God is a master writer. He can pack a lot of meaning and power into just a few words. Sometimes, to convey His message, He speaks figuratively in order to help us earthly creatures understand His heavenly truths. The parables are like that. They use illustrations to explain heavenly concepts – and they also separate the true seekers from those who only wanted to mock the truth.
Something similar is going on in Proverbs 8. God is using a literary device called personification to help us to understand wisdom. (“Personification” is when you take a thing or an abstract idea and give it a personality.)
Two things come out very clearly in this passage: God loves wisdom and He has high regard for those who love it, too.
First off, wisdom makes herself plainly obvious to anyone who is willing to look for her.
(1) Doth not wisdom cry? and understanding put forth her voice?
(2) She standeth in the top of high places, by the way in the places of the paths.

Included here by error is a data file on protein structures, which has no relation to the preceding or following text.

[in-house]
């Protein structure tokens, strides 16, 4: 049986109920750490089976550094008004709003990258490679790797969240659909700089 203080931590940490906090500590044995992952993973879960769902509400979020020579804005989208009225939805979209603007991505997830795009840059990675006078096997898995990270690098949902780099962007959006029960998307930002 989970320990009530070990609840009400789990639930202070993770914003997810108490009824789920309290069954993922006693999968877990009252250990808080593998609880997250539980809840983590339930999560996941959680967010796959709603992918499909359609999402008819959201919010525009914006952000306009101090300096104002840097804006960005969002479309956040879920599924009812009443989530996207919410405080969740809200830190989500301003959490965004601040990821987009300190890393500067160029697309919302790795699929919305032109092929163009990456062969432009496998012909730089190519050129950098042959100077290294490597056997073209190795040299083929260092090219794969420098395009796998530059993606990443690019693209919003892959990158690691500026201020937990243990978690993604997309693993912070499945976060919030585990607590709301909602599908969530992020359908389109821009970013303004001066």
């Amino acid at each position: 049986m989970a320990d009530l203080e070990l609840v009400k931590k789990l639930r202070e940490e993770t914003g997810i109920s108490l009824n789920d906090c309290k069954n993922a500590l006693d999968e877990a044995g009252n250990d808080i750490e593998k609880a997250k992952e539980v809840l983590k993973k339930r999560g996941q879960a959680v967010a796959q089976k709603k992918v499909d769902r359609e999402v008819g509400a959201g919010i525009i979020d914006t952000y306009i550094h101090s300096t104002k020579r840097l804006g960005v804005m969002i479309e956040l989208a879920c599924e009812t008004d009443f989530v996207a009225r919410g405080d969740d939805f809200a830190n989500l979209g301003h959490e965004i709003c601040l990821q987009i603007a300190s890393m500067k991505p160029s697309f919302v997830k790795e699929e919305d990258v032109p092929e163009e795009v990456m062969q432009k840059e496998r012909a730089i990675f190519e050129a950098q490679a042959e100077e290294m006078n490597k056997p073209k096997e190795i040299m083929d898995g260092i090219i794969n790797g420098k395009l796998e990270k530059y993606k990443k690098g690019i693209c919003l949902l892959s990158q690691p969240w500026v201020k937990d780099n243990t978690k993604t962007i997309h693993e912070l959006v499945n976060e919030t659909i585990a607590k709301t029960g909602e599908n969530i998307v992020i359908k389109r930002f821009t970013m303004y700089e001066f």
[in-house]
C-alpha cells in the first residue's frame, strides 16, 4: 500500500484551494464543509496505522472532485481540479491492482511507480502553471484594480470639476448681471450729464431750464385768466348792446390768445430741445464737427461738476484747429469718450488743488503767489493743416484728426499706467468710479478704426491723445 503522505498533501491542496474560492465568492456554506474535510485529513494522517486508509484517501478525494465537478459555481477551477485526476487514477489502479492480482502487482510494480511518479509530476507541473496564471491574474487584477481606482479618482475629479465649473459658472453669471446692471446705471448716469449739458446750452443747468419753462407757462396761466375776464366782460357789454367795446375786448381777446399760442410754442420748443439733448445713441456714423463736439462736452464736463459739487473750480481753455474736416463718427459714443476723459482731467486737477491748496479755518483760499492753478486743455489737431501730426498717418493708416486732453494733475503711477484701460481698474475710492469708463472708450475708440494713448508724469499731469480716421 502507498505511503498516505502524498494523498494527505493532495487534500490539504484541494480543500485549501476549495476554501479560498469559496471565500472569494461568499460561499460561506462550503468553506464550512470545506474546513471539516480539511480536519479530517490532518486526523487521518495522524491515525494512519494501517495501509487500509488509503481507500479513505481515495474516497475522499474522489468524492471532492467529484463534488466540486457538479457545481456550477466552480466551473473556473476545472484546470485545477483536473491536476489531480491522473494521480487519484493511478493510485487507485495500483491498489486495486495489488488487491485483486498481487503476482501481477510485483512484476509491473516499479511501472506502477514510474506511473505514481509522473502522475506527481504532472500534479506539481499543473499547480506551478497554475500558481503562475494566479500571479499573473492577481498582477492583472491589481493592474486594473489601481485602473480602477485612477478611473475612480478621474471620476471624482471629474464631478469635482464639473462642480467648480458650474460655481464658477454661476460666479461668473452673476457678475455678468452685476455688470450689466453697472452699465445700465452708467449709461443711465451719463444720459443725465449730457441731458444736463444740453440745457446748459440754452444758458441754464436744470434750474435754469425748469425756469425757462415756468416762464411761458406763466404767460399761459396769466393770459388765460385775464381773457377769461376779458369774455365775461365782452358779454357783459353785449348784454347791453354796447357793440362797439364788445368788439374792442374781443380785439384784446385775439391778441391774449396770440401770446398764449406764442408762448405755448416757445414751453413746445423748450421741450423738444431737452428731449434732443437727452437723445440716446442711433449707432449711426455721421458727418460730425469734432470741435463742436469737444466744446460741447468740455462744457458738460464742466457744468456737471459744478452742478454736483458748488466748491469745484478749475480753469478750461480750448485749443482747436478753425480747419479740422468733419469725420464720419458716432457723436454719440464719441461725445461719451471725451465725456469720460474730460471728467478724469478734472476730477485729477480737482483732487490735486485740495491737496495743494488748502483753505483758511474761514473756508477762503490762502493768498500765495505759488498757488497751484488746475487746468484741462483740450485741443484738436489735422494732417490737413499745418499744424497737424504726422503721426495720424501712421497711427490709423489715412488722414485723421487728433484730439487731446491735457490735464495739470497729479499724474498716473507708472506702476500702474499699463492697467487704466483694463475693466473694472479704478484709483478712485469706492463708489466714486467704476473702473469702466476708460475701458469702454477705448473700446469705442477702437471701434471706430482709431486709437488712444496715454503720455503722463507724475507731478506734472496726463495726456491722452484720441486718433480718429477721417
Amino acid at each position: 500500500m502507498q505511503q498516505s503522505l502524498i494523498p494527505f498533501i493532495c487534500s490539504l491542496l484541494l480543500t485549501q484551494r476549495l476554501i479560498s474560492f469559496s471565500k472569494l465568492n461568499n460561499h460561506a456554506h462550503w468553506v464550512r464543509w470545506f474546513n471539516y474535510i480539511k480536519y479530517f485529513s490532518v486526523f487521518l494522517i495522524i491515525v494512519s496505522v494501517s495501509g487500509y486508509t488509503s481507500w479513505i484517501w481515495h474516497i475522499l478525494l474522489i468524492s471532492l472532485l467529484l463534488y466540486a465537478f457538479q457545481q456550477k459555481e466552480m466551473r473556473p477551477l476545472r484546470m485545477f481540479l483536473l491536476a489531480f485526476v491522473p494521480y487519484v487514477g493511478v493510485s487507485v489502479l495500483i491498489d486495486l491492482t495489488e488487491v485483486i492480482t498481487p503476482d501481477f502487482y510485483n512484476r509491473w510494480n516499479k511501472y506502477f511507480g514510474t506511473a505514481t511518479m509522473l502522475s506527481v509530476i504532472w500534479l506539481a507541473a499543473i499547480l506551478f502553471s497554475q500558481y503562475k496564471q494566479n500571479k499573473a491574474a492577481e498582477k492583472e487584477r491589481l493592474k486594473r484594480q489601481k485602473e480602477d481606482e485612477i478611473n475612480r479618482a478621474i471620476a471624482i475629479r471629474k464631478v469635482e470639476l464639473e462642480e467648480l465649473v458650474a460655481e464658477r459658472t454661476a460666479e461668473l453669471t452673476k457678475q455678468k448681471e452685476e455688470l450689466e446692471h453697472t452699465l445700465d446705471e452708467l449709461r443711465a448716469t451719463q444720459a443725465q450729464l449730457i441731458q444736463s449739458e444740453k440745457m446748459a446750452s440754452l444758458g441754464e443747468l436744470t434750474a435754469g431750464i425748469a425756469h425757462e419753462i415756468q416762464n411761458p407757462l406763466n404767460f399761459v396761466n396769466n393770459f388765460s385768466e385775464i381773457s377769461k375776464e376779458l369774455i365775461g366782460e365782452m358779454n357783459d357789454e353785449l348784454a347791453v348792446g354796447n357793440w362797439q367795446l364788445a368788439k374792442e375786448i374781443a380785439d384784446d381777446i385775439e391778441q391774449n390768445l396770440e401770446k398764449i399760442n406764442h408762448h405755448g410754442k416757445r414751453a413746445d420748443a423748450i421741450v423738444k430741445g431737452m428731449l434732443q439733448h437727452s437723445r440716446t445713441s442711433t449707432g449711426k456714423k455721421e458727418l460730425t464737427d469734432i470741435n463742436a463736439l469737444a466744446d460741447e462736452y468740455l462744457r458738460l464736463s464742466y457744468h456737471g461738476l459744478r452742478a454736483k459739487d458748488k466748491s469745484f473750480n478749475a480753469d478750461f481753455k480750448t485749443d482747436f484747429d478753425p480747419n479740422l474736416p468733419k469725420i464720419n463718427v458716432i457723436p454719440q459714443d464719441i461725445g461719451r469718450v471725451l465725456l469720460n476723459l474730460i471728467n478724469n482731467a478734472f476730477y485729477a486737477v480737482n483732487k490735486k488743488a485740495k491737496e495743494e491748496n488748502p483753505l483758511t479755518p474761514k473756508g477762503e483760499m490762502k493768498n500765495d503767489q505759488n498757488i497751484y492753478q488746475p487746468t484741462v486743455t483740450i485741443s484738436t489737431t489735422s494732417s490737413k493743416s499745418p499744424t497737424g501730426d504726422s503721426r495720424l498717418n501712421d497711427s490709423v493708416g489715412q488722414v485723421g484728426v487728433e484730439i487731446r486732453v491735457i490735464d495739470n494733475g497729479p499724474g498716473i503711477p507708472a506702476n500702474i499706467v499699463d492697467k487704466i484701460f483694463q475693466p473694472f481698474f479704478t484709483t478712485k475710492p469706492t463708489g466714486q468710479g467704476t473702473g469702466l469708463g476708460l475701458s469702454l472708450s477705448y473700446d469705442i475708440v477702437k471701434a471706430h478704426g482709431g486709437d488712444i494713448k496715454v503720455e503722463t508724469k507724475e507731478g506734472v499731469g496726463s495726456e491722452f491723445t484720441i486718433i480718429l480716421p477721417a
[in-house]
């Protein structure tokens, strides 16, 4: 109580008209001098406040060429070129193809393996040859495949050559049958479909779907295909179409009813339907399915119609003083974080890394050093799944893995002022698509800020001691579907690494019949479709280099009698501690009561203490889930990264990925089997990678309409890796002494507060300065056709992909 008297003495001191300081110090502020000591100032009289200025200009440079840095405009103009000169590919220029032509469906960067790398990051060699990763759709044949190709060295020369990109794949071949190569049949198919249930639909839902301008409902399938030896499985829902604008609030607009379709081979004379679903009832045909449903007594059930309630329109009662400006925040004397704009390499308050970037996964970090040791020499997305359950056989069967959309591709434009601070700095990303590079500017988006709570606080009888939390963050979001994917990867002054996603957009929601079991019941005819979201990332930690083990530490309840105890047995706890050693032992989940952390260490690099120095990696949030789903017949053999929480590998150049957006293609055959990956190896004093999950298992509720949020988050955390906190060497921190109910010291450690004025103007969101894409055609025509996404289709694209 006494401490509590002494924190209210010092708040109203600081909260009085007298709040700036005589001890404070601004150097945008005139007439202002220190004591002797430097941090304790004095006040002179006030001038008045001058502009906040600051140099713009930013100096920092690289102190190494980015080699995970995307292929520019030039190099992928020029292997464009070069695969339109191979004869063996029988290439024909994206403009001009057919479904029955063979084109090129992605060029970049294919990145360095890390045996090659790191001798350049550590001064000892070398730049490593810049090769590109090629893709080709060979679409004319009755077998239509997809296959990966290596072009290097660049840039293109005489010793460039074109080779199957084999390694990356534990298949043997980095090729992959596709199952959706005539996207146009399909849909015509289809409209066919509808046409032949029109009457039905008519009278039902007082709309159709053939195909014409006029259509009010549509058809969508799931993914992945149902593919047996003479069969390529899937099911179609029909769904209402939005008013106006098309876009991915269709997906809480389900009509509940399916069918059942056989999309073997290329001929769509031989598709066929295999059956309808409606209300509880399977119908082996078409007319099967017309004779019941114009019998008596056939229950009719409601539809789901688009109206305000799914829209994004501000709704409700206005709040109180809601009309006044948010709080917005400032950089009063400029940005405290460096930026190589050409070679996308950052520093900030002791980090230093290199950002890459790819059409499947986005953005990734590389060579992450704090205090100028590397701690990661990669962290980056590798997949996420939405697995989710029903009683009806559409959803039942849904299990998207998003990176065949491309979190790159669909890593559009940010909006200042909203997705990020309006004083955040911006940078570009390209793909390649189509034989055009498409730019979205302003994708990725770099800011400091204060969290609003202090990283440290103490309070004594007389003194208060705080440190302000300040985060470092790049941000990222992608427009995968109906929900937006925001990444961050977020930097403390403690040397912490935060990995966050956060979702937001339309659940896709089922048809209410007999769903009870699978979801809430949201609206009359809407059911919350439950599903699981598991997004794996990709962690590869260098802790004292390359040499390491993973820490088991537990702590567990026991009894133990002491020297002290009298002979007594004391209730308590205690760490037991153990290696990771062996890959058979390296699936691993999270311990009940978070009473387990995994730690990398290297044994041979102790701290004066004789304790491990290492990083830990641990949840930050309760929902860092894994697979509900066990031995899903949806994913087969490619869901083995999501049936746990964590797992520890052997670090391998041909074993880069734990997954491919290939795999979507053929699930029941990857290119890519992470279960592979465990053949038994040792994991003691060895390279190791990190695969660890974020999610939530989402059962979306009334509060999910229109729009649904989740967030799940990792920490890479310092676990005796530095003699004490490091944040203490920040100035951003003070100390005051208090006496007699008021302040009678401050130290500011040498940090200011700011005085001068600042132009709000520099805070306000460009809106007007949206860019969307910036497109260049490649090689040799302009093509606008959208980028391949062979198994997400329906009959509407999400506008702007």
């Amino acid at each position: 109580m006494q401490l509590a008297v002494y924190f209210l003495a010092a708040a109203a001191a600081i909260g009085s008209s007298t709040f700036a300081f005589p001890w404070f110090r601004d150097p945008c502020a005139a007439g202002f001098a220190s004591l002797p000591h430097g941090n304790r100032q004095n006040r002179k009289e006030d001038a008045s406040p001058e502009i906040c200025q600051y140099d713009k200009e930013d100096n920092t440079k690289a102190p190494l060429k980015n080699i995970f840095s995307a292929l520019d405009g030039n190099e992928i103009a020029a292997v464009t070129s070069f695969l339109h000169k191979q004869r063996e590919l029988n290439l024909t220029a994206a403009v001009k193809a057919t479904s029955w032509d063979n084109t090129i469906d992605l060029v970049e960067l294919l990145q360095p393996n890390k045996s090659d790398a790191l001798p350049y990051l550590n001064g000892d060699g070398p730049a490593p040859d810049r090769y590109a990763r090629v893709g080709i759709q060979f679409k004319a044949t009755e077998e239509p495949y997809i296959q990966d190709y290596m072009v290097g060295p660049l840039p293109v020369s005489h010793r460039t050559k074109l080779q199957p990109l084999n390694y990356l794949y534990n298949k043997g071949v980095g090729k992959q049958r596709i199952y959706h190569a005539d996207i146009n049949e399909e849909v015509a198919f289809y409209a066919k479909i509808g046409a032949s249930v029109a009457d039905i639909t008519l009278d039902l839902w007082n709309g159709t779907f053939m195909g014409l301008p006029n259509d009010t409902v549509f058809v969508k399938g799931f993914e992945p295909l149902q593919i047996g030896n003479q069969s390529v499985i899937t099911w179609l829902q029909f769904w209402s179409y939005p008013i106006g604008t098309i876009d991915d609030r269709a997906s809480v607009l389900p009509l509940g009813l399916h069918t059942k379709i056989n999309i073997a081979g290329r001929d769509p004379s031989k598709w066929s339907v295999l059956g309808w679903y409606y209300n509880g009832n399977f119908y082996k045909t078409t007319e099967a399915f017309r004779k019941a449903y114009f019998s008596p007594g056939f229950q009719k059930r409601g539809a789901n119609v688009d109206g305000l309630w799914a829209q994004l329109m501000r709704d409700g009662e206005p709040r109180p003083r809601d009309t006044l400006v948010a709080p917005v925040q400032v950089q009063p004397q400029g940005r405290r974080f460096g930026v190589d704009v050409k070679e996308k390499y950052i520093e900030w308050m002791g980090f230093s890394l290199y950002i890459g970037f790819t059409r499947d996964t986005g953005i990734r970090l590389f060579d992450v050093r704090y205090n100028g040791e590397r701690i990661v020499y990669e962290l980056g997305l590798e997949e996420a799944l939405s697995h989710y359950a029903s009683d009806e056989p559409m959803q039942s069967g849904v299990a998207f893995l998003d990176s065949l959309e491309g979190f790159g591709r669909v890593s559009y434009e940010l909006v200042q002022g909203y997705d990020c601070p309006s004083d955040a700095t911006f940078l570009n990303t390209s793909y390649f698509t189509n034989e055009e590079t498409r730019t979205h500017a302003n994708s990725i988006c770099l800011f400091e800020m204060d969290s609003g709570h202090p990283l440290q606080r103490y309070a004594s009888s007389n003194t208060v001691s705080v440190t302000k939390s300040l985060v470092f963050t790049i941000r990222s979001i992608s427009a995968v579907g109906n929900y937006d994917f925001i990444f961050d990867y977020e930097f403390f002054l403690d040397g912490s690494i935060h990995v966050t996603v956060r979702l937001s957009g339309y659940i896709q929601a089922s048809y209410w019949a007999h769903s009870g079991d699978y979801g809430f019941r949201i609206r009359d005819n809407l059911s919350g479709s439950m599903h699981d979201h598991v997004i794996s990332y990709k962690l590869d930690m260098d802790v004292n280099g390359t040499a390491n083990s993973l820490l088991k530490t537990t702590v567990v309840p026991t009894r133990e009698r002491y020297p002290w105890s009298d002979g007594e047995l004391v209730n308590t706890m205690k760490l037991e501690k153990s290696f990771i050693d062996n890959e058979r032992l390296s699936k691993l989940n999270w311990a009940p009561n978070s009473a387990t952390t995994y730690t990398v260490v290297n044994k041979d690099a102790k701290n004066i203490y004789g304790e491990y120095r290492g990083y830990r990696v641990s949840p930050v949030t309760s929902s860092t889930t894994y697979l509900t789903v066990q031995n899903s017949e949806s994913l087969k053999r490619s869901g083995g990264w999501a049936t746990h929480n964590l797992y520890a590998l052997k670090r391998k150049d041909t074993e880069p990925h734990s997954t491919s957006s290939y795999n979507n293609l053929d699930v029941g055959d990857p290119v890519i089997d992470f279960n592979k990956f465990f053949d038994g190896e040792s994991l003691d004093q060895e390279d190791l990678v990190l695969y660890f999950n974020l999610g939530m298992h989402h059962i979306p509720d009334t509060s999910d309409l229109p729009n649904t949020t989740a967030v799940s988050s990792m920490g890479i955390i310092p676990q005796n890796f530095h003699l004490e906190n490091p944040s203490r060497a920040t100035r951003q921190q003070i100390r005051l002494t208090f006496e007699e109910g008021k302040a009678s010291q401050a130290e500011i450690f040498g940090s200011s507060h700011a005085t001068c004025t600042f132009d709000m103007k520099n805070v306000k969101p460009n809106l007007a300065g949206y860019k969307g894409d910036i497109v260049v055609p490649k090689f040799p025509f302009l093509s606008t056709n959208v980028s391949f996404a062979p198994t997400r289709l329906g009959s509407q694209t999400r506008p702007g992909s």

(3) She crieth at the gates, at the entry of the city, at the coming in at the doors.
(4) Unto you, O men, I call; and my voice is to the sons of man.
She’s blunt in her invitation, but completely honest. There is no guile (deceit, trickery) in godly wisdom.
Pro 8:5 O ye simple, understand wisdom: and, ye fools, be ye of an understanding heart.
Her invitation is so blunt in order to separate the proud from the humble. No one can even begin to accept God’s wisdom, let alone understand it, whose heart is too proud to see him or herself the way God does.
When Christ was on earth, He was equally clear:
Mark 2:17 When Jesus heard it, he saith unto them, They that are whole have no need of the physician, but they that are sick: I came not to call the righteous, but sinners to repentance.
Wisdom and the Gospel target the same audience: Those who recognize they have a need. What does that mean for those of us who are believers? We need to accept God’s truth the same way we accepted God’s salvation: in humility and faith.
Even Christians can become too proud to perceive wisdom. We can know a bunch of facts about the Bible and quote Scripture like no other, but that makes us no better than the Pharisees. Christians who are growing and changing recognize that they are always in need of God.
We’ll stop here for today, but here’s my question: Are you recognizing your daily need for God’s wisdom, or have you been too proud or too busy to stop and listen?